30,000 rally in Georgia amid new criticism of 'foreign influence' law

The EU denounced the 'intimidation, threats and physical assaults' against those opposing the law (Giorgi ARJEVANIDZE)
The EU denounced the 'intimidation, threats and physical assaults' against those opposing the law (Giorgi ARJEVANIDZE)

Some 30,000 Georgians took to the streets Wednesday in the latest round of a weeks-long mass protest against a "foreign influence" law whose adoption by parliament has prompted a blizzard of international condemnation.

Ruling Georgian Dream party lawmakers voted through the legislation Tuesday in defiance of protesters, who are worried the ex-Soviet republic is shifting away from a pro-Western course back toward Russia.

The move has sparked a wave of protests unprecedented in the recent history of the Caucasus Black Sea nation, where according to opinion polls more than 80 percent of the population wants to join the European Union and NATO, and is staunchly anti-Kremlin.

On Wednesday evening, some 30,000 demonstrators gathered outside Georgian parliament, according to an AFP reporter on the scene.

Visiting foreign ministers of Estonia, Iceland, and Lithuania joined the march towards the protest venue, before addressing the crowd in a show of solidarity with demonstrators.

"We are here supporting Georgian people's aspirations to be part of the European Union and NATO," Lithuanian Foreign Minister Gabrielius Landsbergis told AFP.

"We are standing with them, they are not alone, their worries are heard, they are supported", he said.

Georgia's national anthem and EU's Ode to Joy were performed at the rally.

Earlier on Wednesday, thousands of demonstrators blocked a major road intersection in Tbilisi, paralysing traffic in the capital's central districts.

"We've been hitting the streets day in and day out for over a month now, and we aren't backing down until this Russian law gets axed," 19-year-old student Anuka Liparteliani told AFP.

"And then in autumn, we'll kick out this pro-Russian government," she added, referring to parliamentary elections scheduled for October.

Protests against the law -- which Brussels has warned is incompatible with Georgia's bid for EU membership -- were also held in the western Georgian cities of Batumi, Kutaisi and Tsalenjikha.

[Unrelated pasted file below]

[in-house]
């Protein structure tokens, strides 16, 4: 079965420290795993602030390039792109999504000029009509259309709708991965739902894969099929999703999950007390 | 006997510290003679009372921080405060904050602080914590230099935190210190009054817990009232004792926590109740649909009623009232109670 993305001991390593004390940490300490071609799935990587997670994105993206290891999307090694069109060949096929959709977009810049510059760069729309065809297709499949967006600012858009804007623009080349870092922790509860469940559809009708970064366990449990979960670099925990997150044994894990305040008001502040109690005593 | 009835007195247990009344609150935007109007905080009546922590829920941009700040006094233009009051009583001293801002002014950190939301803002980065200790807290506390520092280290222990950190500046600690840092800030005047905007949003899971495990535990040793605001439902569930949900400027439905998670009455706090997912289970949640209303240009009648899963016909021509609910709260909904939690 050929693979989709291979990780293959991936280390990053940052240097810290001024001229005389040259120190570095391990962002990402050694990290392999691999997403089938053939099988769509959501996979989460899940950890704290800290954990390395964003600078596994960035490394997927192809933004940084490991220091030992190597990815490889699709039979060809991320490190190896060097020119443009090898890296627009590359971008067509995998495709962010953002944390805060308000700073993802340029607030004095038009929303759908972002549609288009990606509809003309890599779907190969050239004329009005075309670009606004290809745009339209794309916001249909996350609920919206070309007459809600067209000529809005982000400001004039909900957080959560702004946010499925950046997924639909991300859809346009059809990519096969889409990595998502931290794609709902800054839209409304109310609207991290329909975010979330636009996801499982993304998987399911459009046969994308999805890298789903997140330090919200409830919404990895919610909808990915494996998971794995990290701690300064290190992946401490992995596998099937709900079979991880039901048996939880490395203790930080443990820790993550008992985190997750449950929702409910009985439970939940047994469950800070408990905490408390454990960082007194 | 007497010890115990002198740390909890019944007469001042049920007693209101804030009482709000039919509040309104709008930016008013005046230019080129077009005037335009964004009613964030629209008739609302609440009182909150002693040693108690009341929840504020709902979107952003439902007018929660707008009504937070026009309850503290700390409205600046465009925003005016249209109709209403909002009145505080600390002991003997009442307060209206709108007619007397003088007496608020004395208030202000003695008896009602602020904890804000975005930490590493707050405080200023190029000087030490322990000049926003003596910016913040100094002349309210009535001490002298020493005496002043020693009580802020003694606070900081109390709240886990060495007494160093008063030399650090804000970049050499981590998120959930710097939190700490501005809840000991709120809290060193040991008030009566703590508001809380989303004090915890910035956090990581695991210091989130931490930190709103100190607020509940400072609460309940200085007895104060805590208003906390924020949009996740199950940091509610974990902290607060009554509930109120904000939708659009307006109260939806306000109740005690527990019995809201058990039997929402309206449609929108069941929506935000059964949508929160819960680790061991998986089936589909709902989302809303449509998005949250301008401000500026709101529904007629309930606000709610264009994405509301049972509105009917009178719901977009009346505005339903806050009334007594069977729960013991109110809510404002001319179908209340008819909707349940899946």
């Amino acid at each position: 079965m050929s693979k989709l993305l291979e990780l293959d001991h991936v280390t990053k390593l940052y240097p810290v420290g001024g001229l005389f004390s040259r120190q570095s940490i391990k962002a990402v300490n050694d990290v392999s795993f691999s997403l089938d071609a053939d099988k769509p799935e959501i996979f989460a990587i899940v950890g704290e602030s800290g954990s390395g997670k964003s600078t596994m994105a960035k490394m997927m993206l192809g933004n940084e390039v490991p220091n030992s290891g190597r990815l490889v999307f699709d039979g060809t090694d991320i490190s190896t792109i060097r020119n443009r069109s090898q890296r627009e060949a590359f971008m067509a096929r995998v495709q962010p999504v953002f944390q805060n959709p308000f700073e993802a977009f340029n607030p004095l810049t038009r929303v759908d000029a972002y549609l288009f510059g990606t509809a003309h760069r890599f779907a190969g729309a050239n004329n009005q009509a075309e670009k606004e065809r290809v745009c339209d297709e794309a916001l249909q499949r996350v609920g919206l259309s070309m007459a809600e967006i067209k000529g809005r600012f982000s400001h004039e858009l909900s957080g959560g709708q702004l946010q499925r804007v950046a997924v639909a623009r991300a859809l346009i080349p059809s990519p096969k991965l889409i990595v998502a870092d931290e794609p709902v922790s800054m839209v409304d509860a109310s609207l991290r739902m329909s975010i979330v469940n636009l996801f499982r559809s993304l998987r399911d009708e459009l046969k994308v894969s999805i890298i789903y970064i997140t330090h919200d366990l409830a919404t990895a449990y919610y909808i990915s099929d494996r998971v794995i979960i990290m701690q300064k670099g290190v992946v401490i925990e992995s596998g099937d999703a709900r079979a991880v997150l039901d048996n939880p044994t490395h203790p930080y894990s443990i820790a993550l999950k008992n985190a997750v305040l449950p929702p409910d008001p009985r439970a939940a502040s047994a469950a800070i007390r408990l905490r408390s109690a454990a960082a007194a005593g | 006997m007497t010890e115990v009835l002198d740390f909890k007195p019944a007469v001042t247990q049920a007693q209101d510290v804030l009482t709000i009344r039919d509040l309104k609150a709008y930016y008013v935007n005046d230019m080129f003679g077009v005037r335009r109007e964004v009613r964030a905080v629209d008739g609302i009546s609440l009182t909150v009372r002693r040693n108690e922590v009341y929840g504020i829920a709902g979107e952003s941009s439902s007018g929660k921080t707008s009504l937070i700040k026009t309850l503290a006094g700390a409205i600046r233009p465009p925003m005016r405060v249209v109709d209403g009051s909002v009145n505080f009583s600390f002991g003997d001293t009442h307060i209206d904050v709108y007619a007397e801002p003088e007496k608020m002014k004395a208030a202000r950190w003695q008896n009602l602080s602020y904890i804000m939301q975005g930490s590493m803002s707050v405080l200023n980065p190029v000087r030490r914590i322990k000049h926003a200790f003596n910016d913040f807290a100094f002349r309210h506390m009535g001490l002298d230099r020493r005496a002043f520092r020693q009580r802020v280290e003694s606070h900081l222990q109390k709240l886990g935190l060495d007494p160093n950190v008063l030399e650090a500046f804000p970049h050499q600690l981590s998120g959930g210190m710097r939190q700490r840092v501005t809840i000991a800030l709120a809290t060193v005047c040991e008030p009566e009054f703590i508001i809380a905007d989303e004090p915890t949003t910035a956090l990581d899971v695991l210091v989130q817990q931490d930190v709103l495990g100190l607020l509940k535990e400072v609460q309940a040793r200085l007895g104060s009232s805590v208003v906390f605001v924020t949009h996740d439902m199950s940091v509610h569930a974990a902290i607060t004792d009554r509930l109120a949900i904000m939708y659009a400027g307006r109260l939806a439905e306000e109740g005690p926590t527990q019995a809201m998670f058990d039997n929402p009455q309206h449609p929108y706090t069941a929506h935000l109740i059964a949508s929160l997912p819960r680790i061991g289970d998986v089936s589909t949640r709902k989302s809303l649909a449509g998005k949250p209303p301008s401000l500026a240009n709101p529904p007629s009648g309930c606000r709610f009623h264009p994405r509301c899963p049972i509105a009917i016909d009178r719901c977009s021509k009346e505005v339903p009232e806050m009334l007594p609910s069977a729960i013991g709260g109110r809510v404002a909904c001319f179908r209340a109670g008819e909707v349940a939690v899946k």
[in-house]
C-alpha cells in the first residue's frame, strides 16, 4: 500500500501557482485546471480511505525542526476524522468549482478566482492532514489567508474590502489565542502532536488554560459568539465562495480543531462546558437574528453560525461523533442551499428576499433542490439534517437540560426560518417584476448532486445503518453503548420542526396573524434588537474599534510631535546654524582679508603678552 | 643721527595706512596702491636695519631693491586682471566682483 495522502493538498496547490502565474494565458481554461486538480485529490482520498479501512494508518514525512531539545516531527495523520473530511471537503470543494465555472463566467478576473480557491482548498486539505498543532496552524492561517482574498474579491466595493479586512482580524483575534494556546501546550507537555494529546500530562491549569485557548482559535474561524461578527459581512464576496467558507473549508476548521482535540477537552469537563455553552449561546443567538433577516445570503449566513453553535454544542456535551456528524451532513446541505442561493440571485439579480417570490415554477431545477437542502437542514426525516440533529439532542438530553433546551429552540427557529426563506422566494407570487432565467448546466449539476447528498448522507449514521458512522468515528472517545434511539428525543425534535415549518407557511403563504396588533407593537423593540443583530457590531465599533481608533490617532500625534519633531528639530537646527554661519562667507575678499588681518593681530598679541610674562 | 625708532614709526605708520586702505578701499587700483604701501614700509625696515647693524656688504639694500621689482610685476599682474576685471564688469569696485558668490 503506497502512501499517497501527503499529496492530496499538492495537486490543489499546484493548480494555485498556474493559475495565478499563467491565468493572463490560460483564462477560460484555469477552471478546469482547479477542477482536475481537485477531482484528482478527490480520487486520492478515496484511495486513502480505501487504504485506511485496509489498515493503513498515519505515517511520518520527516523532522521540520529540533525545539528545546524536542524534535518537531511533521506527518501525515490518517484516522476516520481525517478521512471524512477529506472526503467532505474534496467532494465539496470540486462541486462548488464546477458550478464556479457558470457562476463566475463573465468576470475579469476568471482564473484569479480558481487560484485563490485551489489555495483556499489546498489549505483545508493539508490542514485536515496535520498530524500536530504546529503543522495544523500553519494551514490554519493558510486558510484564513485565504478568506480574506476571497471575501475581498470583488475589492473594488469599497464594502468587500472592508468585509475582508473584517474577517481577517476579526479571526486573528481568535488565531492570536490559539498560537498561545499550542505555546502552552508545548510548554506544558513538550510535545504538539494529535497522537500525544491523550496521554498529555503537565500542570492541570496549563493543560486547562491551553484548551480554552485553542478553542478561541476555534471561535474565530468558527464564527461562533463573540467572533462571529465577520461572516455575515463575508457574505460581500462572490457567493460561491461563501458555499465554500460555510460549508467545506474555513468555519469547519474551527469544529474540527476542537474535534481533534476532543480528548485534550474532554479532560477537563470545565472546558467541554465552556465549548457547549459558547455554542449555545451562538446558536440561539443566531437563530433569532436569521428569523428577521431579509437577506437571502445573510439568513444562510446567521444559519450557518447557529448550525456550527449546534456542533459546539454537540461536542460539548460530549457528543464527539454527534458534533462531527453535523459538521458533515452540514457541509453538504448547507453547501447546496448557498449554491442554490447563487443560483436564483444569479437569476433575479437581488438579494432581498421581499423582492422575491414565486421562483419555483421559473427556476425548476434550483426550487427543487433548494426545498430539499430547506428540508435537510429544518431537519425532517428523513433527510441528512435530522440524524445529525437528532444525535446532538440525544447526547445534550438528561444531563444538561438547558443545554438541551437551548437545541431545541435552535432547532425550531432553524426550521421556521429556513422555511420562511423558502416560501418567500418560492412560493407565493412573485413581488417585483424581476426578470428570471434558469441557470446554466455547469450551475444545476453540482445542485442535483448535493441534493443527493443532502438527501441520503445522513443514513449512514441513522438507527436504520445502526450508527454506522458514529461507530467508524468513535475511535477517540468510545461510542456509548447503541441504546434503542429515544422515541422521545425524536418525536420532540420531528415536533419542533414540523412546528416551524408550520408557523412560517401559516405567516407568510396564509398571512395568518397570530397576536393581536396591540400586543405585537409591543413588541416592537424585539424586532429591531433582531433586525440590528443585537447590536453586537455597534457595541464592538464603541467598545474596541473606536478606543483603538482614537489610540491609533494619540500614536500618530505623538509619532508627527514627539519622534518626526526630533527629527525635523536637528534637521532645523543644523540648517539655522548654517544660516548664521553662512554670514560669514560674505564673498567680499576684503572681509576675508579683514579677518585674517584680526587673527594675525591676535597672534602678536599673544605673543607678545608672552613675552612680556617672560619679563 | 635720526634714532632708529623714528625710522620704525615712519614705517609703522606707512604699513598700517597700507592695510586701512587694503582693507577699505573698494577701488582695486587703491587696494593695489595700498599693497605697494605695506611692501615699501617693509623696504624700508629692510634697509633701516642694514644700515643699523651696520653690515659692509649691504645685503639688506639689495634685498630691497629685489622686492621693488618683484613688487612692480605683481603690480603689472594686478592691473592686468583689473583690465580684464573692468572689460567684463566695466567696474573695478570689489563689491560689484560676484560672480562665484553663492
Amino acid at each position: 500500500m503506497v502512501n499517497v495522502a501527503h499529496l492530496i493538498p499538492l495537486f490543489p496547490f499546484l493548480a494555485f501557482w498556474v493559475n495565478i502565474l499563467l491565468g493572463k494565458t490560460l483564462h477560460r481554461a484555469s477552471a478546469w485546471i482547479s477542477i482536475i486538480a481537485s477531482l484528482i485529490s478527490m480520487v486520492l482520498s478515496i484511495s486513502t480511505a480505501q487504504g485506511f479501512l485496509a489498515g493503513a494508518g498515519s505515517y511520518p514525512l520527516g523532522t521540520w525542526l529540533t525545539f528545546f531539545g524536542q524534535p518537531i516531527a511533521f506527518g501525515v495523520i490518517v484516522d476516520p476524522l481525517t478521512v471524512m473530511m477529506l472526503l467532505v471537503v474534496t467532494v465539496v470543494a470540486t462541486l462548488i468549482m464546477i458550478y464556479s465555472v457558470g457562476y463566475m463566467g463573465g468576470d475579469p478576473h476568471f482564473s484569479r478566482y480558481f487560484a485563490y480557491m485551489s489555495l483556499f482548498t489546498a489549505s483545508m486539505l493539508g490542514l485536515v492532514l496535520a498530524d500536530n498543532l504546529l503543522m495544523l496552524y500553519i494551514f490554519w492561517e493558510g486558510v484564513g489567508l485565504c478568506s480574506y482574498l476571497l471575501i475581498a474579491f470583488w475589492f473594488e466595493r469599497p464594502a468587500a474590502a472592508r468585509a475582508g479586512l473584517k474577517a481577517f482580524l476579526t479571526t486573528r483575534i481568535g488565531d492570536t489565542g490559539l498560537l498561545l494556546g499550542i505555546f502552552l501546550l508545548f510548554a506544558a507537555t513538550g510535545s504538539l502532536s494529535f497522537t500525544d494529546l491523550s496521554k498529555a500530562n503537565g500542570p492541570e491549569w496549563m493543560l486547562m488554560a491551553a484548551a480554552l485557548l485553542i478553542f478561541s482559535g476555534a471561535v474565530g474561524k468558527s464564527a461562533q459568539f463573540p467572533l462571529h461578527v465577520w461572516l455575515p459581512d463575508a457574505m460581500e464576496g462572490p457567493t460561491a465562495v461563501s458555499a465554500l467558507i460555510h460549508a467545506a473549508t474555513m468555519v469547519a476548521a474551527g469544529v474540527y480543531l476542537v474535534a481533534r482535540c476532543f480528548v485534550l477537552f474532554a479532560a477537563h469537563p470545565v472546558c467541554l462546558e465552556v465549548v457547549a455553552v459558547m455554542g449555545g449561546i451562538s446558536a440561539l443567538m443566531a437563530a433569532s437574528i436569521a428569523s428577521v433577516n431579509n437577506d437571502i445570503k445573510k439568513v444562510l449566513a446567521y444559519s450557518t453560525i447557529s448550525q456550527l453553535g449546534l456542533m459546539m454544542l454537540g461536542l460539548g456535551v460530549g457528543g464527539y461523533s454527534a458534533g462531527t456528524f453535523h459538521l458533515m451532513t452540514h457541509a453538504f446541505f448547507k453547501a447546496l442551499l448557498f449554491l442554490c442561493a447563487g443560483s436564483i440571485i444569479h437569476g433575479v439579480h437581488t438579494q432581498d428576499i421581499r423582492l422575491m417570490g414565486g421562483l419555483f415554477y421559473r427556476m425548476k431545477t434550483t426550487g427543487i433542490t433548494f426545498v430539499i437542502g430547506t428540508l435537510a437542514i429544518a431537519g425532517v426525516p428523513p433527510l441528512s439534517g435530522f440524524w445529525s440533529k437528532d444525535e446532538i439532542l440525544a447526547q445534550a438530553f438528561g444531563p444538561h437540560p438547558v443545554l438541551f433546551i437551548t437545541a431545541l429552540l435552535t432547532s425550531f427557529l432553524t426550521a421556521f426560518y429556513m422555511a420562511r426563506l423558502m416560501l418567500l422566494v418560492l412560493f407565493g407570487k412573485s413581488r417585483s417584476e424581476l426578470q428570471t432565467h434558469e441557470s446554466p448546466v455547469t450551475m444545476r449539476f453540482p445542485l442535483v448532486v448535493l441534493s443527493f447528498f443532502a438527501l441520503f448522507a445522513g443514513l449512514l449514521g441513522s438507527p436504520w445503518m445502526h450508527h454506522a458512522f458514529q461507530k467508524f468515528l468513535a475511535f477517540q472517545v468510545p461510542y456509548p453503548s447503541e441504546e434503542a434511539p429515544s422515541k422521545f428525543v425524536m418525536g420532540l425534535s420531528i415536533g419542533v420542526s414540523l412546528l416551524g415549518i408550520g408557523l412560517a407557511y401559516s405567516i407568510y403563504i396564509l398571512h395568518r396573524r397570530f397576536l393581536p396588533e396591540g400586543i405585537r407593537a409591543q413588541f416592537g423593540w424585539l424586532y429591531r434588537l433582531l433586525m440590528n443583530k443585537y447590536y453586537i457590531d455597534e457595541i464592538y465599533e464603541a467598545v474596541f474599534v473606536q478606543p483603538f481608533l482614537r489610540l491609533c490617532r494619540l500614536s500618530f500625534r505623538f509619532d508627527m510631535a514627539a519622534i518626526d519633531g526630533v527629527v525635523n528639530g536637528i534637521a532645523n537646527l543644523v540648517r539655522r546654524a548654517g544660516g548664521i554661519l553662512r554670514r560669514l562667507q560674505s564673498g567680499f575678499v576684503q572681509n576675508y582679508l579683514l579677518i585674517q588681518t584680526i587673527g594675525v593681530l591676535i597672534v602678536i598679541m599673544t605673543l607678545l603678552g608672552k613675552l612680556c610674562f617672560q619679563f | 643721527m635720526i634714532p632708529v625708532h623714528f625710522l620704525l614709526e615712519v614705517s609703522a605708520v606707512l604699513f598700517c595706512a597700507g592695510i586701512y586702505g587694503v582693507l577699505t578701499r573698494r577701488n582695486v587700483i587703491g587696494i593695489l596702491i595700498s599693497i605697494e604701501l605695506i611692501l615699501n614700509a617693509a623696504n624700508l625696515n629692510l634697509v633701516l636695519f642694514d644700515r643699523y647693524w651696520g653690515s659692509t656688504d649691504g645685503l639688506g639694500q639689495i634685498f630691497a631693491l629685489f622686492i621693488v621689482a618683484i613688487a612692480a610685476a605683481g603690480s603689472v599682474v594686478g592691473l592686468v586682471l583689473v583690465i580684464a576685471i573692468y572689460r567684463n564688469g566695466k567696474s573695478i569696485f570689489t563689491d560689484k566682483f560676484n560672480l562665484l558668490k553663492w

- 'Change course' -

The adoption of the law has sparked a flurry of Western criticism.

The move "negatively impacts Georgia's progress on the EU path," EU foreign policy chief Josep Borrell said in a joint statement with the European Commission.

"We urge the Georgian authorities to withdraw the law."

The EU statement reiterated condemnation for "intimidation, threats and physical assaults on civil society representatives, political leaders and journalists" during demonstrations against the law.

A spokeswoman for the NATO military alliance said the law was a "step in the wrong direction... away from European and Euro-Atlantic integration".

"We urge Georgia to change course and respect the right to peaceful protest," said NATO spokeswoman Farah Dakhlallah.

UN human rights chief Volker Turk said he "deeply regrets" the adoption of the law.

"Authorities and lawmakers have chosen to disregard the many warnings by human rights defenders and civil society organisations," Turk said in a statement.

"The impacts on the rights to freedom of expression and association in Georgia unfortunately now risk being significant."

The United States on Tuesday warned the "Kremlin-style" law would hit Washington's ties with Georgia if it was not withdrawn.

- Presidential veto -

The foreign ministers of Estonia, Iceland, Latvia and Lithuania on Wednesday travelled to Georgia to express concerns over the law.

At a press conference alongside Georgian President Salome Zurabishvili, Landsbergis said that "cosmetic changes" would not make the law compatible with European standards.

Prime Minister Irakli Kobakhidze has signalled his party's readiness to consider Zurabishvili's proposed amendments to the law, should she lay them out in her veto document.

But Zurabishvili -- at loggerheads with the ruling party -- ruled out the prospect of entering "false, artificial, misleading negotiations" with Georgian Dream.

"No one should think that Georgia's president can be used for saving the face of this government," she told the news conference.

The bill requires NGOs and media outlets that receive more than 20 percent of their funding from abroad to register as bodies "pursuing the interests of a foreign power".

Critics say it mirrors Russian legislation used to silence dissent, in a sign of the ex-Soviet republic's drift closer to Russia's orbit in recent years.

In addition to the protests outside, scuffles have broken out inside parliament between opposition lawmakers and members of Georgian Dream.

Georgian Dream has sought to depict the protesters as mobs. It insists it is committed to joining the EU, and portrays the bill as aimed at increasing the transparency of NGO funding.